Tale of the Crane (Tsuru no monogatari)

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Historical period(s)
Edo period, early 17th century
Handscroll; ink, color, gold, and silver on paper
H x W (overall): 15.7 x 982.9 cm (6 3/16 x 386 15/16 in)
Credit Line
Purchase — Charles Lang Freer Endowment
Freer Gallery of Art
Accession Number
On View Location
Currently not on view


crane, Edo period (1615 - 1868), Japan, Tale of the Crane
Provenance research underway.

This elegant, small handscroll illustrates in full color, silver, and gold the Tale of the Crane, one of many Japanese stories that teach that good deeds will be rewarded. The style and quality of the handscroll suggest that an aristocratic patron commissioned it for private enjoyment.

The tale is of a man who rescued a crane that was about to be killed. Soon after, a beautiful young woman asked the man for a night's lodging and later married him; his prosperity increased, arousing the jealousy of the lord's daughter. The lord made the unreasonable demand of one koku (a ricebale, about forty-four gallons) of rapeseed, or else the man's wife would have to leave him. Knowing that they could not produce so much, the couple replied by asking whether old or new seed was acceptable. The lord then demanded a wazawai (misfortune). The young wife's parents brought a wild beast "as large as an ox and . . . as fearsome as a wolf." The wazawai demonstrated its supernatural powers to the lord by conjuring up a terrible storm that so threatened his mansion that he decided to let the man live in peace and prosperity. The wife then revealed to her husband her true identity as the crane he had saved and promised that he would live in prosperity to the age of eighty. She then resumed her form as a crane and flew away.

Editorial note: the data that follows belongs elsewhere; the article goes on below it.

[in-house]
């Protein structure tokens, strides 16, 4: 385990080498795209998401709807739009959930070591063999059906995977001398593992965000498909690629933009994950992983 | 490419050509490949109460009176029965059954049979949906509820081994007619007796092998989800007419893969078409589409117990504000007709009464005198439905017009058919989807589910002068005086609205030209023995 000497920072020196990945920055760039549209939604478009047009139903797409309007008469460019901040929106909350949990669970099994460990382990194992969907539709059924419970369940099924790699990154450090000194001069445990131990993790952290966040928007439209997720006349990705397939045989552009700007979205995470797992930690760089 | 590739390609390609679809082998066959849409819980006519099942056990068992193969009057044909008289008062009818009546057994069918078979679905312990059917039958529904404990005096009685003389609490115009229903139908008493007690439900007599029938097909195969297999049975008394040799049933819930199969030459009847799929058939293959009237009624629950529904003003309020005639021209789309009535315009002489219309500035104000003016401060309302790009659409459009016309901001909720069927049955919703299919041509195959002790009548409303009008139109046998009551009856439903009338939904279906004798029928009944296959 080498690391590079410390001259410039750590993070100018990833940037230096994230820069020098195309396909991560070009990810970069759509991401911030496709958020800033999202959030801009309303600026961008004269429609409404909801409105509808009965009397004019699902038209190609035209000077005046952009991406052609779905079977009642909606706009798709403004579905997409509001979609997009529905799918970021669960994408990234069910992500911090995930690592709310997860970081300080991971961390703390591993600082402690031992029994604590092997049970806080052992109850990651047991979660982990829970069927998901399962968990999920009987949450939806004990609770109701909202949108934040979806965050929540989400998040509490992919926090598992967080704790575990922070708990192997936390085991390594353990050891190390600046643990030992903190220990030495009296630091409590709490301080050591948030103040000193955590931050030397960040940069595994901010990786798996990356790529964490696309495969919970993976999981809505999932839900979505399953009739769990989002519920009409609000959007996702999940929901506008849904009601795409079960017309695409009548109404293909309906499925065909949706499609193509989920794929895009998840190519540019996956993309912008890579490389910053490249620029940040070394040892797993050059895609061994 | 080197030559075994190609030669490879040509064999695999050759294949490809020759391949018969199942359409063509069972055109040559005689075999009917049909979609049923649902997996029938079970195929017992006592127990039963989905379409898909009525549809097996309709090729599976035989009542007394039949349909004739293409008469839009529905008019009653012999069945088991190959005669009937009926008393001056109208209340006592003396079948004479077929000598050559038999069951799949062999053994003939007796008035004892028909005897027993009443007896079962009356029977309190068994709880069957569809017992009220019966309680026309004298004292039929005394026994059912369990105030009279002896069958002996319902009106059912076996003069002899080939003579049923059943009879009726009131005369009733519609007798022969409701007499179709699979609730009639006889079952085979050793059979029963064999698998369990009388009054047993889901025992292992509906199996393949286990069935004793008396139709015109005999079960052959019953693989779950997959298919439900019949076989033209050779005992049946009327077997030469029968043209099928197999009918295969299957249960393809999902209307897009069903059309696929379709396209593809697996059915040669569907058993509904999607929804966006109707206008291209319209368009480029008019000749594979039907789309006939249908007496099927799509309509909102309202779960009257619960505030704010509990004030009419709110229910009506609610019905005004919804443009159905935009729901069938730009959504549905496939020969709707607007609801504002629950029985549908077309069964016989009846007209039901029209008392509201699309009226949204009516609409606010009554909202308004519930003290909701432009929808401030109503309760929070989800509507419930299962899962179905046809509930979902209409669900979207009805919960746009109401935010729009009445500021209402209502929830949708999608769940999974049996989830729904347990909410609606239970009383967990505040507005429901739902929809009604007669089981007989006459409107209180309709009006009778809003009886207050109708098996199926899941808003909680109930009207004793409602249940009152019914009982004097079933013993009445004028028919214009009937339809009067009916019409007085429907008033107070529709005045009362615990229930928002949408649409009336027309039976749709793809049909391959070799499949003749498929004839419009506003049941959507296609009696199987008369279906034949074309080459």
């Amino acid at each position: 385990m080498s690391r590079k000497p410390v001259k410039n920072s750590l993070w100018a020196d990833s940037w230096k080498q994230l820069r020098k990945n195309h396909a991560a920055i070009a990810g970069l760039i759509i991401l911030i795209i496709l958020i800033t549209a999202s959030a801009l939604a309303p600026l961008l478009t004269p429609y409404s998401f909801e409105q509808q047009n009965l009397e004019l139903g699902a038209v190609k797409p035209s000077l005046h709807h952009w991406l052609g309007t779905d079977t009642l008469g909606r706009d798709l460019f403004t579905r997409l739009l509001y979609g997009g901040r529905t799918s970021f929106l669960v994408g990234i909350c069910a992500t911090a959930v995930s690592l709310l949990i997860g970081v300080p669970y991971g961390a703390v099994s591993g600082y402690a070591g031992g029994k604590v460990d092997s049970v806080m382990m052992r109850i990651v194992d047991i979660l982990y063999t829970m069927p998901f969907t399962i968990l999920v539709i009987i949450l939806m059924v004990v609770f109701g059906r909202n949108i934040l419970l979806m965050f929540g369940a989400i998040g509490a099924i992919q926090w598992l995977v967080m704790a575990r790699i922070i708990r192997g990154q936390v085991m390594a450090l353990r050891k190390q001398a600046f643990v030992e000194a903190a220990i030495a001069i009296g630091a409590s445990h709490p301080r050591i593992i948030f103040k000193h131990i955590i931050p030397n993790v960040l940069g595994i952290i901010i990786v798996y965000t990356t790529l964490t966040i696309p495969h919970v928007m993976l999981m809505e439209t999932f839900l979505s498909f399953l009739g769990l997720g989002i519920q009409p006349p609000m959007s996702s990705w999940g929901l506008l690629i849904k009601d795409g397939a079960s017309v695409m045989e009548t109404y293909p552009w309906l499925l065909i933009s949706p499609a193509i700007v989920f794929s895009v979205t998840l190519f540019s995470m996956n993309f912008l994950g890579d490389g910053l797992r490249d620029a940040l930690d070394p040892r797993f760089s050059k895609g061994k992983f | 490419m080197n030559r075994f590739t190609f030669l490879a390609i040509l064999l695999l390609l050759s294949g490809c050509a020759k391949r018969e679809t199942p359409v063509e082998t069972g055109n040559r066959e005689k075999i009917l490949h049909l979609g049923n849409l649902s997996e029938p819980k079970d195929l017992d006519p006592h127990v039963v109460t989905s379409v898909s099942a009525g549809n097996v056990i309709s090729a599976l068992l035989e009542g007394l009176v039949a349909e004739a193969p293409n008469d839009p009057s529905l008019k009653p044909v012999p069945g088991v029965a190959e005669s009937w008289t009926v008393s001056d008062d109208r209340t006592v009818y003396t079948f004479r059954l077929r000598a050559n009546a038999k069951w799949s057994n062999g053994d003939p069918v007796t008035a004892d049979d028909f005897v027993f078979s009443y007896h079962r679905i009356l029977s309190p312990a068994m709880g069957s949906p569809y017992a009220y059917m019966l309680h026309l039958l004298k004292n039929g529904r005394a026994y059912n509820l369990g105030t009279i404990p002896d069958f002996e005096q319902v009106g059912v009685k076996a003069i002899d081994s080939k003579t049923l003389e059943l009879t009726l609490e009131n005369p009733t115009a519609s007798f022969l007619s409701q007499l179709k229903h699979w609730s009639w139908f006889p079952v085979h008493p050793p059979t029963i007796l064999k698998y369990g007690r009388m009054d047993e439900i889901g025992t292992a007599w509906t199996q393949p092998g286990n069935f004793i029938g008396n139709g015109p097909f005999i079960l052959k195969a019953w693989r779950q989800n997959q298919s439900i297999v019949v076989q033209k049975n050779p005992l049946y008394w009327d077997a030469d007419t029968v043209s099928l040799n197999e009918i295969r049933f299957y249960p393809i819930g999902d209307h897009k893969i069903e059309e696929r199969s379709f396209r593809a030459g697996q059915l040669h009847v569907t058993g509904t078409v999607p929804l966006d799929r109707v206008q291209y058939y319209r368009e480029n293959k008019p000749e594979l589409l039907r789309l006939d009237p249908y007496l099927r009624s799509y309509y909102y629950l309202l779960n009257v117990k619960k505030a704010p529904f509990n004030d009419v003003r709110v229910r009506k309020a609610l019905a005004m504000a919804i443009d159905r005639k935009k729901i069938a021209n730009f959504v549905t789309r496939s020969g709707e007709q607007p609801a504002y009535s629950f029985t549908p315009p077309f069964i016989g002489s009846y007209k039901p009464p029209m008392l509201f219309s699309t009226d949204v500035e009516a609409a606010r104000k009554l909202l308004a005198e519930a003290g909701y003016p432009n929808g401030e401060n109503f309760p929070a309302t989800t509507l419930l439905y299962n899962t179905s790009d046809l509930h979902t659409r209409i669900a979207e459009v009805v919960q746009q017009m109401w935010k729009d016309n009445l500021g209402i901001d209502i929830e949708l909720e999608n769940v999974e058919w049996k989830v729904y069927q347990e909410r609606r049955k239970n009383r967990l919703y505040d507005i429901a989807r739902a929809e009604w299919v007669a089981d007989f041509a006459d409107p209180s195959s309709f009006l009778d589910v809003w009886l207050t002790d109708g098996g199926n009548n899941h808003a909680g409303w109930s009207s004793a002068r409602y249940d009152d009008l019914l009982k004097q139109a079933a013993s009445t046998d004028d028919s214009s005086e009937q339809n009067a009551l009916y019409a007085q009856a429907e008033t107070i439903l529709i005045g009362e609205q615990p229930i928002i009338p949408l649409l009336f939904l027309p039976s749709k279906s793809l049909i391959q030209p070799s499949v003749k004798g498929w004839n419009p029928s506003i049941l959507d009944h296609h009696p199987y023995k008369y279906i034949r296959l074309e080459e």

Published References
  • Dr. John Alexander Pope, Thomas Lawton, Harold P. Stern. The Freer Gallery of Art. 2 vols., Washington and Tokyo, 1971-1972. cat. 82, vol. 2: p. 177.
Collection Area(s)
Japanese Art
Web Resources
Google Cultural Institute
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